When you hear the name Big Jay McNeely, the first thing that comes to mind is his blazing saxophone playing. Not only did he create a unique sound and rhythm in the 1940s that would open doors for countless other artists, but his music is today considered a precursor to the rock n’ roll explosion of the 1950s. The world mourned the passing of this musical giant in September of this year, but his legacy lives on with the posthumous release of his final album, and his first ever blues album, I’m Still Here - Big Jay Sings The Blues. The album is available now on both CD and digital via the Cleopatra Blues imprint. It is sure to make McNeely fans appreciate anew his significant contributions to the world of music.
This is Big Jay’s first ever true blues album and he uses it to reflect on his life growing up poor in Watts, Los Angeles. But from those humble beginnings, McNeely was able to rise up and become a major figure in the burgeoning Central Avenue Los Angeles Jazz that would also produce Eric Dolphy, Charles Mingus, and Johnny Otis among many, many others. Elsewhere on I’m Still Here, Big Jay pens his final song, co-written by producer Richard Ihara, entitled “You Never Miss The Water (Till The Well Runs Dry).” And finally, the titular song, “I’m Still Here,” leaves listeners with a picture of Big Jay still doing what he loves, playing music and making people dance! It’s a fine finale from a songwriter, musician and performer of his caliber.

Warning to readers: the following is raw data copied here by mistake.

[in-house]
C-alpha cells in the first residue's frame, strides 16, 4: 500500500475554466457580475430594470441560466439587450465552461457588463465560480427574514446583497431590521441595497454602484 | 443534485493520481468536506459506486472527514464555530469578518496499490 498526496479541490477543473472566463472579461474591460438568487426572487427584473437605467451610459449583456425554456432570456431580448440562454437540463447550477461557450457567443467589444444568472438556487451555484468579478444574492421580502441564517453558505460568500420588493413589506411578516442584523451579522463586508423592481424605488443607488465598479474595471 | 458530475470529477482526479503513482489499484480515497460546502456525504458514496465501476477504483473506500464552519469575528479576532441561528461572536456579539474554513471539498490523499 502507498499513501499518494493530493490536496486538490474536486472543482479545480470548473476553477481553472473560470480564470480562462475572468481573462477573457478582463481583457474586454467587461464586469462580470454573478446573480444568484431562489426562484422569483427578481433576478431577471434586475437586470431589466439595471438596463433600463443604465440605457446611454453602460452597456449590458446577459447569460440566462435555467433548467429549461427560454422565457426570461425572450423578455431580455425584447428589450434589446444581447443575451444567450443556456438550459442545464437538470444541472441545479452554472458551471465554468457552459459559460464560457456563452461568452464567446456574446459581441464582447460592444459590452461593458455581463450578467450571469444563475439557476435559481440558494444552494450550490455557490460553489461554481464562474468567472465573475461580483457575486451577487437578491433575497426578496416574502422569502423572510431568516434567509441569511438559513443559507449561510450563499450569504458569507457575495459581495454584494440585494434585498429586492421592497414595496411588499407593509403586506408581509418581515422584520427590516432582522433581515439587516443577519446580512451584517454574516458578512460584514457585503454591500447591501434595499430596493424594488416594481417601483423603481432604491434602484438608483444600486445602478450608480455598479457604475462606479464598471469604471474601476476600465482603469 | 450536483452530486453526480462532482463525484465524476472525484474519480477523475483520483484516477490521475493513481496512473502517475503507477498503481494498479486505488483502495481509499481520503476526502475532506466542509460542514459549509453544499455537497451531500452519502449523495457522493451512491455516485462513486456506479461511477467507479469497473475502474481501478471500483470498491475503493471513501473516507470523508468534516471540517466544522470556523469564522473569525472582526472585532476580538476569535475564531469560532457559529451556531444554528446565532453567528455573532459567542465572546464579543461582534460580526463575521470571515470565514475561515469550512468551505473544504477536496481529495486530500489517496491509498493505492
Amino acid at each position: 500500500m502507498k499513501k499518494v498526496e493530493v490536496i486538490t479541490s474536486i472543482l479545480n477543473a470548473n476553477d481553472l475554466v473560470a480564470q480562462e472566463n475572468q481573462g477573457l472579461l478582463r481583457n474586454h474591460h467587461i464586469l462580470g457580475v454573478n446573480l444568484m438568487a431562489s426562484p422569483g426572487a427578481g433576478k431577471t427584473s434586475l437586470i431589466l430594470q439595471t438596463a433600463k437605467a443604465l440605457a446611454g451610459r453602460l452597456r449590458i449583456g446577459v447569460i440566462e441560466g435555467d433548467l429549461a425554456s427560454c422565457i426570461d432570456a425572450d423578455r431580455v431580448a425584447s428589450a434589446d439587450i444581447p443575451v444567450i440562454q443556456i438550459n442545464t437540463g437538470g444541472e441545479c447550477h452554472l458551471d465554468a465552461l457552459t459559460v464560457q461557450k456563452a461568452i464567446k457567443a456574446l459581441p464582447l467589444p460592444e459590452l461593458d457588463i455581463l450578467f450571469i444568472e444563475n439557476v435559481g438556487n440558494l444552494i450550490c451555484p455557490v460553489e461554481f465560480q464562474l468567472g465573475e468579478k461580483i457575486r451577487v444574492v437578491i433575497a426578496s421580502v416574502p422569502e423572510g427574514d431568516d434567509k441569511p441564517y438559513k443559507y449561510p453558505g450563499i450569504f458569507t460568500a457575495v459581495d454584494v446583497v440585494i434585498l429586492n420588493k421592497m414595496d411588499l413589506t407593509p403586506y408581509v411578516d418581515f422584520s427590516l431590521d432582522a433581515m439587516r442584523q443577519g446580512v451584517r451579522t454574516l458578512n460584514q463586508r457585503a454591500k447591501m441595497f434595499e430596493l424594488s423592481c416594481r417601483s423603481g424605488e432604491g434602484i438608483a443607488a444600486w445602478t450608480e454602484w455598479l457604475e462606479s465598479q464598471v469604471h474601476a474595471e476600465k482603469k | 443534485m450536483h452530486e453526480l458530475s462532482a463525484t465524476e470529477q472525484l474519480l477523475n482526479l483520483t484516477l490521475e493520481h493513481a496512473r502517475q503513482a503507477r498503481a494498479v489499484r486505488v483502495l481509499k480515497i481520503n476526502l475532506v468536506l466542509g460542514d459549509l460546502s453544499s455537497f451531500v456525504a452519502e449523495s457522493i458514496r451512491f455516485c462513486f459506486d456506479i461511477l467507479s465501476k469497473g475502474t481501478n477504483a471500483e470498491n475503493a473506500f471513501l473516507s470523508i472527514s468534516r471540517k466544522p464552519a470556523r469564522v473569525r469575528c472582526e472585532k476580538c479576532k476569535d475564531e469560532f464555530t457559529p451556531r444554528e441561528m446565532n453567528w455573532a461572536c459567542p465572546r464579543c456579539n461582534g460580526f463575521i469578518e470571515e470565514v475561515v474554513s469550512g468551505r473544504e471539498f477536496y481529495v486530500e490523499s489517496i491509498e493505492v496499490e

At the age of 91, Big Jay McNeely - the “King of the Honkers” - has left the building, but his music will continue forever!
Those in need of a refresher about Big Jay's history can watch this short promotional documentary film: https://www.youtube.com/watch?v=whAxAIR2MD4
1. You Never Miss The Water (Till The Well Runs Dry)
2. Baby, Please Don't Go
3. I'm Still Here
4. Once I Had A Woman
5. Please Don't Turn Me Away
6. I Was Too Blind To See
7. I'm Gonna Make It Alright
8. Woman, Woman, Woman
9. I Love To Feel Free
10. For My Baby
11. Way Back In The Old Days
12. Still Got A Long Way To Go (Going Back To L.A.)